Dr Rhona Mahony on 8th Amendment: 'Clinical decisions are being made in a criminal context'

The Master of the National Maternity Hospital says doctors will always try to "save as much life as we can"

Dr Rhona Mahony on 8th Amendment: 'Clinical decisions are being made in a criminal context'

Dr Rhona Mahony. Photo: Eamonn Farrell/RollingNews.ie

The Master of the National Maternity Hospital has defended her criticism of the 8th Amendment.

Dr Rhona Mahony says the section of our Constitution which protects the right to life of the unborn is too 'ambiguous' and means surgeons may have to wait too long before intervening in some cases.

She is also unhappy that it forces doctors to make medical decisions in the context of criminal repercussions.

A 14-year prison sentence can still be given to mothers and medics who help procure illegal abortions.

Speaking to Labour TDs and senators at their think-in earlier this week, Dr Mahony said that she favours a repeal of the 8th Amendment, arguing: "We can't keep sending women to England and pretending it doesn't happen."

Speaking to Pat Kenny today, Dr Mahony explained why she has objected to the 8th Amendment.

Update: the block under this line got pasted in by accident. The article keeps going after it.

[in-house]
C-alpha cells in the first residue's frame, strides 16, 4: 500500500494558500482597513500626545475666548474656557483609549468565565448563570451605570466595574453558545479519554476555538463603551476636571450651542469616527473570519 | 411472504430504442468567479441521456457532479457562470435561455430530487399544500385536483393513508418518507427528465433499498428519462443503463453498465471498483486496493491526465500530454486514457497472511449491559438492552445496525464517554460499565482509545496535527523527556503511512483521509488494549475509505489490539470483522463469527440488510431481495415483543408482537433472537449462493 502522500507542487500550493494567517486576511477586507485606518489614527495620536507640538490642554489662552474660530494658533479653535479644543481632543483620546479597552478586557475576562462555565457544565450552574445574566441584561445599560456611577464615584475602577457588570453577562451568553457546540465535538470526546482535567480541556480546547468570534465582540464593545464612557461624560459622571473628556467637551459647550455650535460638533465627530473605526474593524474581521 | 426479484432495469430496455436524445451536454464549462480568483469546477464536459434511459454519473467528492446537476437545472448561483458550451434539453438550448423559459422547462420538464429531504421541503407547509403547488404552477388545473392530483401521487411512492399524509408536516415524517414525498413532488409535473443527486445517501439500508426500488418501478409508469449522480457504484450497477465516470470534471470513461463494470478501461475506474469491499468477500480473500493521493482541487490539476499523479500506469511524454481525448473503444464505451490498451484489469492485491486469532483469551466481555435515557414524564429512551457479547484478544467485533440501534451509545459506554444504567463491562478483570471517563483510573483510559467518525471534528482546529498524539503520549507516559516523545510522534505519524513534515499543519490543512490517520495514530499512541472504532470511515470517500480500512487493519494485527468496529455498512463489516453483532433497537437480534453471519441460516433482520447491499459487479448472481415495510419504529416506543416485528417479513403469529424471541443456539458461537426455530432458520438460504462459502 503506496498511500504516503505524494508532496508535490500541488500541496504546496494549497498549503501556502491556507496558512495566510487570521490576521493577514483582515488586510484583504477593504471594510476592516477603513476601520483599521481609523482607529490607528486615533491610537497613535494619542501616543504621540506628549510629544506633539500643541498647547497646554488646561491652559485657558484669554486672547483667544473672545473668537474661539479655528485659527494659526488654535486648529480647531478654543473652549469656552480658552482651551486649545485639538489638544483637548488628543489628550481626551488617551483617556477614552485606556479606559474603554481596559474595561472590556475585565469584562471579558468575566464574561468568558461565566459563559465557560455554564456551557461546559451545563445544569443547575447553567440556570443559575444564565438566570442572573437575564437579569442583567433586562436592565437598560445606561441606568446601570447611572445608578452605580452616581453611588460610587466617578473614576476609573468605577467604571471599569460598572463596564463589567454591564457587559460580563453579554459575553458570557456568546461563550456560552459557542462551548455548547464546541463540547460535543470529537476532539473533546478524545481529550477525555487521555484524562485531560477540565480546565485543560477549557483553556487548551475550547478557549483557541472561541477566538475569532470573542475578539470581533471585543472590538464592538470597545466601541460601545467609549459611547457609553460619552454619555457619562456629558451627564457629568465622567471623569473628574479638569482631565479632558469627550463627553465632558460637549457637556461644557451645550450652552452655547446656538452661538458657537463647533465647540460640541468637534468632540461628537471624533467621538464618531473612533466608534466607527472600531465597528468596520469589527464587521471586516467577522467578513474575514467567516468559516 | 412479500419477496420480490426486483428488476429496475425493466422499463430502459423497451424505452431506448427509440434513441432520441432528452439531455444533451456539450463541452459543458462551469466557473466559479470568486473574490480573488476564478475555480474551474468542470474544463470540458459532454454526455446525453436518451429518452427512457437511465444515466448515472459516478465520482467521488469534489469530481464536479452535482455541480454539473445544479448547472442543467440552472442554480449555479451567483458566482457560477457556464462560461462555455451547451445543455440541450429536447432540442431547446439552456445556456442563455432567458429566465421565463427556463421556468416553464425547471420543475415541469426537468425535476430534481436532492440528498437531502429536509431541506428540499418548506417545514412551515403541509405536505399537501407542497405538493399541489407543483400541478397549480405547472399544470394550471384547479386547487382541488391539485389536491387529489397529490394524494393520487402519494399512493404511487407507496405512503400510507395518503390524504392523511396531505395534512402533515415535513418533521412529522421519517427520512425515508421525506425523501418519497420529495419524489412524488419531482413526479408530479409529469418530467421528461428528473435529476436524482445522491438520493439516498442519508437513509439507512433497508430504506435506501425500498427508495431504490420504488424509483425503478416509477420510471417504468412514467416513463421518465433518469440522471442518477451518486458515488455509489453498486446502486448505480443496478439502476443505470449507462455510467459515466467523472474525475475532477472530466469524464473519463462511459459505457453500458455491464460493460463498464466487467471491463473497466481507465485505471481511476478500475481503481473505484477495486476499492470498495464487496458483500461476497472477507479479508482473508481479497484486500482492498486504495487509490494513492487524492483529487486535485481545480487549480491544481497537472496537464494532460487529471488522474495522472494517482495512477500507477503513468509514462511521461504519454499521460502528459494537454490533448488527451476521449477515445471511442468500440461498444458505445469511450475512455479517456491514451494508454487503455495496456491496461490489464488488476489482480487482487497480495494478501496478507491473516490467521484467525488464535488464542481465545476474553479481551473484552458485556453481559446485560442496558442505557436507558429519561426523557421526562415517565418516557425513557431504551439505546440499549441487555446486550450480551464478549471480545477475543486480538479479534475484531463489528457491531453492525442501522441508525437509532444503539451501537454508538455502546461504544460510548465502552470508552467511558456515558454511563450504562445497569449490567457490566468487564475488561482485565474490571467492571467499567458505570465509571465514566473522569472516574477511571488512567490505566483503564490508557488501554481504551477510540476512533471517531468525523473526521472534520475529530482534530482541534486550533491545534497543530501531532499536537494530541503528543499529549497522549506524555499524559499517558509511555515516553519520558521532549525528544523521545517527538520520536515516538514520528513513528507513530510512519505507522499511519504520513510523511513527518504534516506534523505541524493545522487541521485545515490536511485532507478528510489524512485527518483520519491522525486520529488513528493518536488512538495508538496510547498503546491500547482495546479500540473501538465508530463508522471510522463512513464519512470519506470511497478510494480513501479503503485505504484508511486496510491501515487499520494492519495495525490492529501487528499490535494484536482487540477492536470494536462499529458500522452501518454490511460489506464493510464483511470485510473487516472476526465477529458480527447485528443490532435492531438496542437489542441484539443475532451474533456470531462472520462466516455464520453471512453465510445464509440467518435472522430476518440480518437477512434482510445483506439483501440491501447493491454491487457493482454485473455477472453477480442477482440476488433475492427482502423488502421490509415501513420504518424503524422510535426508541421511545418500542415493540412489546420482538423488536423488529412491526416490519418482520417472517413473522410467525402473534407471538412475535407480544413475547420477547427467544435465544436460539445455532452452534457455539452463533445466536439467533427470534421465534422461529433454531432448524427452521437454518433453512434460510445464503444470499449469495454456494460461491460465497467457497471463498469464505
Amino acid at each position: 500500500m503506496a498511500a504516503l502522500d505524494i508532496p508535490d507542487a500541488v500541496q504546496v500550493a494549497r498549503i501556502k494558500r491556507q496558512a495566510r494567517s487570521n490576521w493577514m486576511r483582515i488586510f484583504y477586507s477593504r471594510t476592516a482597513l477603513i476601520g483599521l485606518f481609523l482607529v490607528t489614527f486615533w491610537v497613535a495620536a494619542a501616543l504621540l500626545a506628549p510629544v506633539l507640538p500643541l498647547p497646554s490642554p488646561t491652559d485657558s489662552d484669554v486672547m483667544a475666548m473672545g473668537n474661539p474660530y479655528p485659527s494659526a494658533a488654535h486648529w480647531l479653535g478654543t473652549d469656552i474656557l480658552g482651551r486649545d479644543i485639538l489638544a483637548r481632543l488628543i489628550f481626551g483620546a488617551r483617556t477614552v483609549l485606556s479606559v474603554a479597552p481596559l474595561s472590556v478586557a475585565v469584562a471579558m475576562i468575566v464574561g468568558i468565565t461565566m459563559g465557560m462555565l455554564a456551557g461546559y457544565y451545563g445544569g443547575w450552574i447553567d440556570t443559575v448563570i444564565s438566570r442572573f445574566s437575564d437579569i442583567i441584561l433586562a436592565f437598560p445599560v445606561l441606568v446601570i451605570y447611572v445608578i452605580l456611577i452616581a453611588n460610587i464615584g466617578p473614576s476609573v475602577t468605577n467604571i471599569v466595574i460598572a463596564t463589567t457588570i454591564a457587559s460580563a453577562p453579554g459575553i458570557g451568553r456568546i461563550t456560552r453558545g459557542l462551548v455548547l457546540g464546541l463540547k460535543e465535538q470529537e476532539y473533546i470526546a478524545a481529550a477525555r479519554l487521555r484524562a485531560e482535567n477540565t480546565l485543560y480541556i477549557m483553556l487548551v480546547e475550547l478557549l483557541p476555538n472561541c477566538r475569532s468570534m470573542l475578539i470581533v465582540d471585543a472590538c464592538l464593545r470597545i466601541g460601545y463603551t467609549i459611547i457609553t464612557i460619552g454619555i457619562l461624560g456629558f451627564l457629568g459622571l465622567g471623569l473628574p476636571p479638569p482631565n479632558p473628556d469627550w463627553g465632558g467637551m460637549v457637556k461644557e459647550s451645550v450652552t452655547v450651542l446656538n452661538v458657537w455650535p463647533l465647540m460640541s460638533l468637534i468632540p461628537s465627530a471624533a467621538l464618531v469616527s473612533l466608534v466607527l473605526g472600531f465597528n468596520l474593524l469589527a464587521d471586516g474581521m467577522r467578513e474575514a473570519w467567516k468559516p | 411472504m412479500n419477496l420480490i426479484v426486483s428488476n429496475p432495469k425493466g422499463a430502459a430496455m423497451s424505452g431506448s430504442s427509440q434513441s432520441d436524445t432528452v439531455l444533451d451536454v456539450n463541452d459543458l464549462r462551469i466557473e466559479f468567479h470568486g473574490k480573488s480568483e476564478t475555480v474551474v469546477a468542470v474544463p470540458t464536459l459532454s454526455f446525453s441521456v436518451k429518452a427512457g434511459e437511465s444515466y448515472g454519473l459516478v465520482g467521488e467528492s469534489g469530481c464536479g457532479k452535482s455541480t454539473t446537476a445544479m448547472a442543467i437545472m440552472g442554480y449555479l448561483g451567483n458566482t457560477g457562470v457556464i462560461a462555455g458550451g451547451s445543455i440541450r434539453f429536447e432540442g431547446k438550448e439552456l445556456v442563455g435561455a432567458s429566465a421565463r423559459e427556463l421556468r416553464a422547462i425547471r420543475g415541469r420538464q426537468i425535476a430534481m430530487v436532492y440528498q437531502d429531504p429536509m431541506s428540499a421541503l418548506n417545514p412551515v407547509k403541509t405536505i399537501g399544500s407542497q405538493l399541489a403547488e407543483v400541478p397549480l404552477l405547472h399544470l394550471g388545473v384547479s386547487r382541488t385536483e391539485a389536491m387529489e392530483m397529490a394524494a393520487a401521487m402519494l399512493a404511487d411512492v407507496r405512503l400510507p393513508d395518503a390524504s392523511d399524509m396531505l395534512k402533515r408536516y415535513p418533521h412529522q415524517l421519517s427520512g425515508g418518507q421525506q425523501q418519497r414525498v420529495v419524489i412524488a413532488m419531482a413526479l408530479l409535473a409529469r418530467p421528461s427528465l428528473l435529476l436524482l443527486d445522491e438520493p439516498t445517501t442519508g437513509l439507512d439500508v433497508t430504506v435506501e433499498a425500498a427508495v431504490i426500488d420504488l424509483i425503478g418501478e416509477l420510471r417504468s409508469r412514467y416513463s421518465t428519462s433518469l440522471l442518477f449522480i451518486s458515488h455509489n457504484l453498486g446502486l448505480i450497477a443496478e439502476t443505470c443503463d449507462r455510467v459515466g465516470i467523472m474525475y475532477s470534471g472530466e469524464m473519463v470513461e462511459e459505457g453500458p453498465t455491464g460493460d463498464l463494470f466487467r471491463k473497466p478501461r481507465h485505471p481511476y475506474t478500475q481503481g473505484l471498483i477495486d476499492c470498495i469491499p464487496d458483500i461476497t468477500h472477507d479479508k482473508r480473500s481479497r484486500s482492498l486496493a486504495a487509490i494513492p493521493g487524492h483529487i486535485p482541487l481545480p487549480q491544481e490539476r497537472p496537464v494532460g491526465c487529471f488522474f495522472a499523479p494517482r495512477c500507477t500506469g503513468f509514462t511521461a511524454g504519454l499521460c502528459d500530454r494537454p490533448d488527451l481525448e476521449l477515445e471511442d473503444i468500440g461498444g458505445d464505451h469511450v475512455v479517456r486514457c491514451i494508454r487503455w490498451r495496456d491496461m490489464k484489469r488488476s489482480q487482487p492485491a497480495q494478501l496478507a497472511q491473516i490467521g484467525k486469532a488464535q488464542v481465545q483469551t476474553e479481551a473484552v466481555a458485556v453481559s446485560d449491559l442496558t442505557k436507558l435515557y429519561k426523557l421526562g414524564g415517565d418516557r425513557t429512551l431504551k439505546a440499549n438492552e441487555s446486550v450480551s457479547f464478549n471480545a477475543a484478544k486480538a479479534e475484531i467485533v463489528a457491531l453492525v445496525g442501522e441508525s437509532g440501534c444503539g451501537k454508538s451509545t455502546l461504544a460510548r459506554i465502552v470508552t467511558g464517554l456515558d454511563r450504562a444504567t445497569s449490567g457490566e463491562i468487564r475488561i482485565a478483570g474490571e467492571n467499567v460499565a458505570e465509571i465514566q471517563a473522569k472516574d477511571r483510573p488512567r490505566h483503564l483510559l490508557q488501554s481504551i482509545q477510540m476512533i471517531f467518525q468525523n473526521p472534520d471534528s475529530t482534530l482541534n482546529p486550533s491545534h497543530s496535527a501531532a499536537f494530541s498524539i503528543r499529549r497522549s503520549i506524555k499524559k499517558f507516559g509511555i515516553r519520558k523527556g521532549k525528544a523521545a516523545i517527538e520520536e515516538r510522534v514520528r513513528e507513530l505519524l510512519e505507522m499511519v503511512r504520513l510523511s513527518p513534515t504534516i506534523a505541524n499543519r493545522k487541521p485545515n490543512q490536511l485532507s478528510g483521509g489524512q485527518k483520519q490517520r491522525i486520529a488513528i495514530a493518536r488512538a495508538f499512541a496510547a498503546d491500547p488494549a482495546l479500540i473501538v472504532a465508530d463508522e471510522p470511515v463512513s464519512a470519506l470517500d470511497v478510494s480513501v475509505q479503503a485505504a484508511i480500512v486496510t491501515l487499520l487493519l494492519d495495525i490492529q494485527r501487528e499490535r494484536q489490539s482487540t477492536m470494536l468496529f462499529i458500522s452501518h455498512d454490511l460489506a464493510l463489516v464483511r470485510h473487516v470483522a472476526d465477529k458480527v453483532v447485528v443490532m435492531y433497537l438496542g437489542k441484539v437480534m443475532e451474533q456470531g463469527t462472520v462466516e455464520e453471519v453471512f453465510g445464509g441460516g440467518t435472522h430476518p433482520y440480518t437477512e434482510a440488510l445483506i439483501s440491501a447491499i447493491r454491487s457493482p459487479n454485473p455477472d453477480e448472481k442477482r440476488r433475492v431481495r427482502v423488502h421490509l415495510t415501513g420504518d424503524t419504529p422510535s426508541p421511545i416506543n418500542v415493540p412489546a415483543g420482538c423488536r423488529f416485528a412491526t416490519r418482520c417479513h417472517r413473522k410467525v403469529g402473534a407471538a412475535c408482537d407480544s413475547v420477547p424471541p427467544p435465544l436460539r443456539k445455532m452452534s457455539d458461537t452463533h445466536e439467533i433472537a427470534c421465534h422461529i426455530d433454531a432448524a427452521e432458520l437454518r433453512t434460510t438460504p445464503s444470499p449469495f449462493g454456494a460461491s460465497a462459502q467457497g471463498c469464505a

She observed: "The whole issue really for me arises prior to foetal viability. Once a baby is viable, and we can offer intensive care - and that's somewhere around 24-26 weeks - then of course, and we do all the time in obstetrics, balance both lives.

"Prior to foetal viability, if a mother dies the baby dies too - but the converse is not the same."

She added: "The difficulty we have with the 8th Amendment is it provides for rights, but actually we're talking about clinical risk.

"Eventually there will be times when risk and right will actually come into conflict."

Dr Mahony spoke about how doctors find themselves making decisions in a potentially criminal context.

"That's really very unusual in medicine," she argued.

"Our conversations are based on safety, and trying to save as much life as we can. That is purely our focus.

"We are cognizant of the law, and we will always follow the law - but first and foremost our conversation will focus on 'how can we save as much life as we can?' and 'what is the right thing to do here from a medical perspective?'. That must be the first step for any doctor, and then you look at how that fits within the legal process."